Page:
WSScope access (function)

Specify security in the REST service via scopes.


WSScope = "{ scope } [,...]"
Where WSScope is a comma-separated list of scopes and where:
  1. scope defines access permission for the resource.

WSScope is an optional attribute.


You use this attribute to specify security via scopes forwarded from the Genero Application Server to the GWS REST service at the function level.

Testing your services with WSScope:
  • When testing your service in standalone mode without a GAS, the WSScope is not checked. However, when behind a GAS, the appropriate scope is required and you will need to deploy and secure the service with the Genero Identity Provider (GIP).
  • Alternatively, if you need to integrate Genero REST services security into your own environment system, you can also write your own delegate service to validate any kind of token, extract the scope from it, and forward it to the REST service.

You can set the WSScope attribute in the ATTRIBUTES() clause of the REST function or the service information record of the module. See WSScope (module) for an example setting access via scopes for the whole Web service (the module).

Example 1: Setting security with WSScope at function level

In this sample REST function there is an example of a function that requires authentication to access it. To execute this REST operation requires the request contains an access token with a scope that matches what is in WSScope.

The WSScope attribute is set in the ATTRIBUTES clause of the function. In this example the scope is set to "profile" or "".

Access token errors are automatically handled by the GWS engine. You do not need to do anything in your code. If the client request does not have the correct access token, the service will return HTTP 403.

WSThrows is set to handle errors. In the TRY/CATCH block, the sqlca record is checked after the execution of the SQL query. The SQLERRMESSAGE is set to the message field of the userError variable, and a call to SetRestError() returns the message defined in WSThrows for the error.


TYPE profileType RECORD
     id INTEGER,
     name VARCHAR(100),
     email VARCHAR(255)
     # ...

    WSPath = "/users/profile",
    WSDescription = "Returns a user profile, requires authentication",
    WSThrows = "404:user not found",
    WSScope = "profile,")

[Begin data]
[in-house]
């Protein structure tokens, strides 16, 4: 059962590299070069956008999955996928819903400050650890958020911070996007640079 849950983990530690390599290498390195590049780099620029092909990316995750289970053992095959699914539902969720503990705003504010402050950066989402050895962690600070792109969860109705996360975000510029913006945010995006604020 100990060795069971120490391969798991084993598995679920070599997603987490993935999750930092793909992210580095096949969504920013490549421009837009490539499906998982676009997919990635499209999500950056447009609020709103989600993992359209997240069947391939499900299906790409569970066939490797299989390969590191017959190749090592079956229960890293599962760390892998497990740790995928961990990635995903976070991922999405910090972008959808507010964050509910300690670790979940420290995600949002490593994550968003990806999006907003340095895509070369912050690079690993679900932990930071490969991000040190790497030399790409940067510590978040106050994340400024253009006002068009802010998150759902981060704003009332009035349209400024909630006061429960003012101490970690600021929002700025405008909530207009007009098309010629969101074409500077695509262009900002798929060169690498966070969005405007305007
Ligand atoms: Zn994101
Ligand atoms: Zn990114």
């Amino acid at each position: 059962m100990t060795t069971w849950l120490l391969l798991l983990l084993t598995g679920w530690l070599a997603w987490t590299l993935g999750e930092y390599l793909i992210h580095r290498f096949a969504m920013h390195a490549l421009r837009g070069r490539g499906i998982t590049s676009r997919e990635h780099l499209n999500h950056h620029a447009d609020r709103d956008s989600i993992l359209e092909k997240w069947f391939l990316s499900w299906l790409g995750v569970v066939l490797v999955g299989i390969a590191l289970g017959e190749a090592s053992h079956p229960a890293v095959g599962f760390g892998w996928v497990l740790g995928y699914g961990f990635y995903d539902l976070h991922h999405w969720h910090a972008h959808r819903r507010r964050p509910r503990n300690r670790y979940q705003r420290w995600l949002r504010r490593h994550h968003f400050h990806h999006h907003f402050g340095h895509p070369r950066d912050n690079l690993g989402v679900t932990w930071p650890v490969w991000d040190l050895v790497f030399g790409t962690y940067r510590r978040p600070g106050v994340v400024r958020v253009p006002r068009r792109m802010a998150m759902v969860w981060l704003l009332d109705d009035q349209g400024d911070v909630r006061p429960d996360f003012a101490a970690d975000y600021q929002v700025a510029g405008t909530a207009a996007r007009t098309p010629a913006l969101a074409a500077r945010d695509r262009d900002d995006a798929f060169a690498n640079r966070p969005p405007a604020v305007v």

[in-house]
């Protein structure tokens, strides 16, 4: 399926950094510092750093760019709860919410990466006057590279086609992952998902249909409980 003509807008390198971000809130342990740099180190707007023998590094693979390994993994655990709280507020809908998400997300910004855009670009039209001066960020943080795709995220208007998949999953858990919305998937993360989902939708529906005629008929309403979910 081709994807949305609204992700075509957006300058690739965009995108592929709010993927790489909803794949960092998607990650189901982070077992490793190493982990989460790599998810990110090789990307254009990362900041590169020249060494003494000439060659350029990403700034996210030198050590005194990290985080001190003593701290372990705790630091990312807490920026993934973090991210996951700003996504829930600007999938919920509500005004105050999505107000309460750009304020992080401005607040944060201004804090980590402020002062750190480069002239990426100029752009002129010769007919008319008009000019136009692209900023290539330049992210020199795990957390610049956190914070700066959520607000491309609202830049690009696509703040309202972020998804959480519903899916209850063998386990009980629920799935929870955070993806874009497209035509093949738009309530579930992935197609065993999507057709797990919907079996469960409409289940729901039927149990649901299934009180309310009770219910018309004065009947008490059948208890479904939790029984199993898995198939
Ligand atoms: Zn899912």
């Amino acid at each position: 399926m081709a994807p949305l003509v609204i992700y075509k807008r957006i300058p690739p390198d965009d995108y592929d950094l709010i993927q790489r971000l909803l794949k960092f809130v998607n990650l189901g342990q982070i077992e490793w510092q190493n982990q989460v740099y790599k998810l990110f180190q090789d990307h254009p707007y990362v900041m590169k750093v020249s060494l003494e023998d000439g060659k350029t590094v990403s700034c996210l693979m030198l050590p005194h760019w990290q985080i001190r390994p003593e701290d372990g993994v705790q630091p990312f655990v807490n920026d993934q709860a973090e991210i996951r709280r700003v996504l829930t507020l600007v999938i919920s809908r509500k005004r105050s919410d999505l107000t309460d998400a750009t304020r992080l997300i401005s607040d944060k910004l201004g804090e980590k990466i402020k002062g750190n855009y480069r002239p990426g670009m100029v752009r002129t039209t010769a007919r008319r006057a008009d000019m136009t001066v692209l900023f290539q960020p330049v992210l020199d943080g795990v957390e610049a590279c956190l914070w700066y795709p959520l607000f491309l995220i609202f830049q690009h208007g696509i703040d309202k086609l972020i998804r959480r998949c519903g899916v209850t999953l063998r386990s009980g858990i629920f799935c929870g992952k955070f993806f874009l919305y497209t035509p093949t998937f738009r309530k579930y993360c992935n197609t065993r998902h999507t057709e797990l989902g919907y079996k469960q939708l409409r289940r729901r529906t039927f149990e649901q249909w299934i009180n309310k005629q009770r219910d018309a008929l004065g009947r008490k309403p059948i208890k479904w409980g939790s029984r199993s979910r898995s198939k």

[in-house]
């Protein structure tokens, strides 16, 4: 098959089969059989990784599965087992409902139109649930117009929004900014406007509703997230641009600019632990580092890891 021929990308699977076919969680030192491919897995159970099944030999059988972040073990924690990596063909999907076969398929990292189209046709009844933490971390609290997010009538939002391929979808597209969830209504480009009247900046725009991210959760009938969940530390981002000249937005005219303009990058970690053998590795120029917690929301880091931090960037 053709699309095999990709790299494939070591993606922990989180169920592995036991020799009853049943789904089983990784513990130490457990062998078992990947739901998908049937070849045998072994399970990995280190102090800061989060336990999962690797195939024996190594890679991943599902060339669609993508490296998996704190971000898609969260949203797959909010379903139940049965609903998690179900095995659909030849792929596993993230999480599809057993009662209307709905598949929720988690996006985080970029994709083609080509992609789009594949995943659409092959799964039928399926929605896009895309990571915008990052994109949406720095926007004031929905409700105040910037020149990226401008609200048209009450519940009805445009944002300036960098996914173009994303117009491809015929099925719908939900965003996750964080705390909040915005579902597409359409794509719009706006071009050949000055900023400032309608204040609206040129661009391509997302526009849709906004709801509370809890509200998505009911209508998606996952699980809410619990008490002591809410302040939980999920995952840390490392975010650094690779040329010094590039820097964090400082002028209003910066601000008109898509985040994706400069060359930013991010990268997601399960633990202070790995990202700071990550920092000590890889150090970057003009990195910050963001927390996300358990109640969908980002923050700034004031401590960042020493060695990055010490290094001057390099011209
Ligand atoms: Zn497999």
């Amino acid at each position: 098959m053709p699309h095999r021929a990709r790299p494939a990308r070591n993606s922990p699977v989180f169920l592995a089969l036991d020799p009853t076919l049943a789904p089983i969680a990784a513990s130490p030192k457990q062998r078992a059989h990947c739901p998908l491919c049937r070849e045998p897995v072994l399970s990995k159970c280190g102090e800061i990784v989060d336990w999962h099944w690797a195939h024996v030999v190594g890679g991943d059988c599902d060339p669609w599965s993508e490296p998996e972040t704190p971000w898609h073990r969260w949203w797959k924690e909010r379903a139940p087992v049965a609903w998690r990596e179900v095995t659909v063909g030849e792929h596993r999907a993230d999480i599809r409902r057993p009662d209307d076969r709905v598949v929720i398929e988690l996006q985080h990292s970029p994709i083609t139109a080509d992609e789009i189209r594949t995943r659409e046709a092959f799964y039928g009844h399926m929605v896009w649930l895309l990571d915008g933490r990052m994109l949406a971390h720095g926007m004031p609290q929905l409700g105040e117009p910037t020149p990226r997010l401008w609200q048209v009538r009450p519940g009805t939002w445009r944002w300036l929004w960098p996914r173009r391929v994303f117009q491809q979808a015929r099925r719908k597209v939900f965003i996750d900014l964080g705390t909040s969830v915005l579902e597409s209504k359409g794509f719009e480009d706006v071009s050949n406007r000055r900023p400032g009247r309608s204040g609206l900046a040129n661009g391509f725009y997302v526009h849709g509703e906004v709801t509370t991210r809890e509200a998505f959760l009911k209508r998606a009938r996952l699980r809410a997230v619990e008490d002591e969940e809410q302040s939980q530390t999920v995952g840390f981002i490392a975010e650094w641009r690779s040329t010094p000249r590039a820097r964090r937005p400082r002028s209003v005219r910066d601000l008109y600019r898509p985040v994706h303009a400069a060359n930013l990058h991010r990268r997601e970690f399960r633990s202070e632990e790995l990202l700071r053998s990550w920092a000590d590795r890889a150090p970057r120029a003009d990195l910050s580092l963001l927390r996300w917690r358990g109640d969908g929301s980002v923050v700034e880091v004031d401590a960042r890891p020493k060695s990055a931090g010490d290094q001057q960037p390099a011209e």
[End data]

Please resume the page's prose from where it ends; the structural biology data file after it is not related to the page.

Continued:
RETURNS profileType ATTRIBUTES(WSName = "data",
                                 WSMedia = "application/json,application/xml")
    DEFINE p profileType
      SELECT * INTO p.* FROM users
             WHERE @id = id
      IF sqlca.sqlcode = NOTFOUND THEN
        CALL com.WebServiceEngine.SetRestError(404,NULL)
      END IF
       CALL com.WebServiceEngine.SetRestError(505,NULL)
    RETURN p

How to determine the scope names

When determining the names for the scopes, it is important to understand the role of scopes. You create a scope in the Identity Provider (IdP) system and assign it to a group or a user, so that the user or group member will get an access token containing the scope name, and be allowed to access an operation that specifies the same scope name using the WSScope attribute.

The names you choose can be a simple name (such as "readonly"), or it can use dot notation (such as "" and "readonly.user") to provide a logical hierarchy. The hierarchy approach is optional; it is purely provided to allow you to organize your scopes in a logical manner that makes sense to you. Your end user would still need to belong to groups that have either "" or "readonly.user" scope assigned to them, the ".dev" and ".user" extensions do not in themselves have any meaning to the IdP.

For example, you could create a service access list with the server name of "ReadOnly", with two scopes defined: "" and "ReadOnly.user". You would then set the scope to the resources to be accessible to developers, and the ReadOnly.user scope to the resources to be accessible to users only.

When determining scope names, it may also be helpful to think of the overall solution, which can be a complex system with many services all working together. You can evaluate the access needs of the various services and operations, and then identify the list of scopes that would allow you to provide (or restrict) access to your various groups of users.

In summary, there is no restriction on the names you choose for scopes. You can set them as you wish, depending on what you want to achieve.